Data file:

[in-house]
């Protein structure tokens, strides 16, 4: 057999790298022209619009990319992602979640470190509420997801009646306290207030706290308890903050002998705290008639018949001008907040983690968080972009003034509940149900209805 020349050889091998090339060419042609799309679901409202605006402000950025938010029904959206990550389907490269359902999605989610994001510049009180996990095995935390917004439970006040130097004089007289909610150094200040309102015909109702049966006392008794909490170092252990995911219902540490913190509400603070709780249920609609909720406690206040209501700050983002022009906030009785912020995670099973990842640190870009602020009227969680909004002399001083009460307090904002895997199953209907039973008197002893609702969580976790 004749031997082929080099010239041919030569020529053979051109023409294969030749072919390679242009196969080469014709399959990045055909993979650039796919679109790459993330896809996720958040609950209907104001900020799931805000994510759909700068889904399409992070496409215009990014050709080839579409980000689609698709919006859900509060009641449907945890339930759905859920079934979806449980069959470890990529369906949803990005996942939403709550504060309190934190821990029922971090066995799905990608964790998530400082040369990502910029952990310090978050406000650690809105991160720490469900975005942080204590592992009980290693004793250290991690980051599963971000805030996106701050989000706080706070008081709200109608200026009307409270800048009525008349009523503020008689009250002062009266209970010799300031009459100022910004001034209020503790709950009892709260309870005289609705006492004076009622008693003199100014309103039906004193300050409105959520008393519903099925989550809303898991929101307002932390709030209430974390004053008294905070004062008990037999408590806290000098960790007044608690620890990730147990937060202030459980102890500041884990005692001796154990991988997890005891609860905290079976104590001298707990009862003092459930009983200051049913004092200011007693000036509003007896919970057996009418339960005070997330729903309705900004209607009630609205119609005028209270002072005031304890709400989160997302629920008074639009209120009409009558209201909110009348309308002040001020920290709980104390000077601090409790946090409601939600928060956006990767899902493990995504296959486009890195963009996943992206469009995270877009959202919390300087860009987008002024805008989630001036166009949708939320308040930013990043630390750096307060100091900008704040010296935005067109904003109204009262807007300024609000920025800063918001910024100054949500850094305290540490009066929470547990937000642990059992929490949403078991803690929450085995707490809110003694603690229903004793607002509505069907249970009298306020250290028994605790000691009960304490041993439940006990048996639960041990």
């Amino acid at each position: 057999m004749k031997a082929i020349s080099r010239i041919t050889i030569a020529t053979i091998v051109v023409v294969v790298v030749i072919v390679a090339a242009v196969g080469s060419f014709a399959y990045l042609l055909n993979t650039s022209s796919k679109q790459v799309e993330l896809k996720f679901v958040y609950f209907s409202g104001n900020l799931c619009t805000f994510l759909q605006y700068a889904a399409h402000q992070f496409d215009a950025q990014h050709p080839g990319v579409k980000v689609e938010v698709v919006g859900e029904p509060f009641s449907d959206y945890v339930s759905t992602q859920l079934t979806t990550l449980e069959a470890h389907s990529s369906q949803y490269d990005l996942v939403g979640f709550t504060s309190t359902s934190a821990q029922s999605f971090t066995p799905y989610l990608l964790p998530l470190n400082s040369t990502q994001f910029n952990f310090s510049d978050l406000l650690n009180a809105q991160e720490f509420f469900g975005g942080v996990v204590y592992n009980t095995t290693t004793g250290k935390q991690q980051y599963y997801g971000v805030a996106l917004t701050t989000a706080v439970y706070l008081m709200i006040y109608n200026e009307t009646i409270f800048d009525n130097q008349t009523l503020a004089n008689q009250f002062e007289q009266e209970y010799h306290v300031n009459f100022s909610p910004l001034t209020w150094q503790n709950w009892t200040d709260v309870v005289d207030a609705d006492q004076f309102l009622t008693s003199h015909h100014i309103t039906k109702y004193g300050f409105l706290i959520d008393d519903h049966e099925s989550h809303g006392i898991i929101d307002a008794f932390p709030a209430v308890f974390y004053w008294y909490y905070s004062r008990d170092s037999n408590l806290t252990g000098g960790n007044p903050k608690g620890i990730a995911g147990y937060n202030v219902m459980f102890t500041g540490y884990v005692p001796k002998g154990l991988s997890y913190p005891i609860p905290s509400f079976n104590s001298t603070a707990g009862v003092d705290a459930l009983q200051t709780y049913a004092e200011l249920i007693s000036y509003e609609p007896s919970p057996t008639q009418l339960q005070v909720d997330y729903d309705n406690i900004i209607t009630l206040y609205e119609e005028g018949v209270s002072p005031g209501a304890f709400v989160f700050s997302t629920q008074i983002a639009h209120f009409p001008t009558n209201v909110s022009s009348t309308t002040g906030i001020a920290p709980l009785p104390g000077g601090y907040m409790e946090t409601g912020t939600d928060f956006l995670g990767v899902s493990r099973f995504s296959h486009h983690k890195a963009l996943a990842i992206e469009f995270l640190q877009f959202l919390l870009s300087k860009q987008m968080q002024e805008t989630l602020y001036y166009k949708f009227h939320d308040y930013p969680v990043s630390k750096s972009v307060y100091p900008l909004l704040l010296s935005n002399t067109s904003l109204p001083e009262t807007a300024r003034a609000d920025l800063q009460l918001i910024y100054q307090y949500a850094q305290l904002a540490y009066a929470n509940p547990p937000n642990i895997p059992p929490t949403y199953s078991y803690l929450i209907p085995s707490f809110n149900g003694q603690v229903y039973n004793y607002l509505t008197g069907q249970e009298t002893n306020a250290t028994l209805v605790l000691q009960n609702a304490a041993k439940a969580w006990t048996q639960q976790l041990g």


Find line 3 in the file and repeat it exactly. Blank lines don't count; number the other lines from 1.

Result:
């Amino acid at each position: 057999m004749k031997a082929i020349s080099r010239i041919t050889i030569a020529t053979i091998v051109v023409v294969v790298v030749i072919v390679a090339a242009v196969g080469s060419f014709a399959y990045l042609l055909n993979t650039s022209s796919k679109q790459v799309e993330l896809k996720f679901v958040y609950f209907s409202g104001n900020l799931c619009t805000f994510l759909q605006y700068a889904a399409h402000q992070f496409d215009a950025q990014h050709p080839g990319v579409k980000v689609e938010v698709v919006g859900e029904p509060f009641s449907d959206y945890v339930s759905t992602q859920l079934t979806t990550l449980e069959a470890h389907s990529s369906q949803y490269d990005l996942v939403g979640f709550t504060s309190t359902s934190a821990q029922s999605f971090t066995p799905y989610l990608l964790p998530l470190n400082s040369t990502q994001f910029n952990f310090s510049d978050l406000l650690n009180a809105q991160e720490f509420f469900g975005g942080v996990v204590y592992n009980t095995t290693t004793g250290k935390q991690q980051y599963y997801g971000v805030a996106l917004t701050t989000a706080v439970y706070l008081m709200i006040y109608n200026e009307t009646i409270f800048d009525n130097q008349t009523l503020a004089n008689q009250f002062e007289q009266e209970y010799h306290v300031n009459f100022s909610p910004l001034t209020w150094q503790n709950w009892t200040d709260v309870v005289d207030a609705d006492q004076f309102l009622t008693s003199h015909h100014i309103t039906k109702y004193g300050f409105l706290i959520d008393d519903h049966e099925s989550h809303g006392i898991i929101d307002a008794f932390p709030a209430v308890f974390y004053w008294y909490y905070s004062r008990d170092s037999n408590l806290t252990g000098g960790n007044p903050k608690g620890i990730a995911g147990y937060n202030v219902m459980f102890t500041g540490y884990v005692p001796k002998g154990l991988s997890y913190p005891i609860p905290s509400f079976n104590s001298t603070a707990g009862v003092d705290a459930l009983q200051t709780y049913a004092e200011l249920i007693s000036y509003e609609p007896s919970p057996t008639q009418l339960q005070v909720d997330y729903d309705n406690i900004i209607t009630l206040y609205e119609e005028g018949v209270s002072p005031g209501a304890f709400v989160f700050s997302t629920q008074i983002a639009h209120f009409p001008t009558n209201v909110s022009s009348t309308t002040g906030i001020a920290p709980l009785p104390g000077g601090y907040m409790e946090t409601g912020t939600d928060f956006l995670g990767v899902s493990r099973f995504s296959h486009h983690k890195a963009l996943a990842i992206e469009f995270l640190q877009f959202l919390l870009s300087k860009q987008m968080q002024e805008t989630l602020y001036y166009k949708f009227h939320d308040y930013p969680v990043s630390k750096s972009v307060y100091p900008l909004l704040l010296s935005n002399t067109s904003l109204p001083e009262t807007a300024r003034a609000d920025l800063q009460l918001i910024y100054q307090y949500a850094q305290l904002a540490y009066a929470n509940p547990p937000n642990i895997p059992p929490t949403y199953s078991y803690l929450i209907p085995s707490f809110n149900g003694q603690v229903y039973n004793y607002l509505t008197g069907q249970e009298t002893n306020a250290t028994l209805v605790l000691q009960n609702a304490a041993k439940a969580w006990t048996q639960q976790l041990g």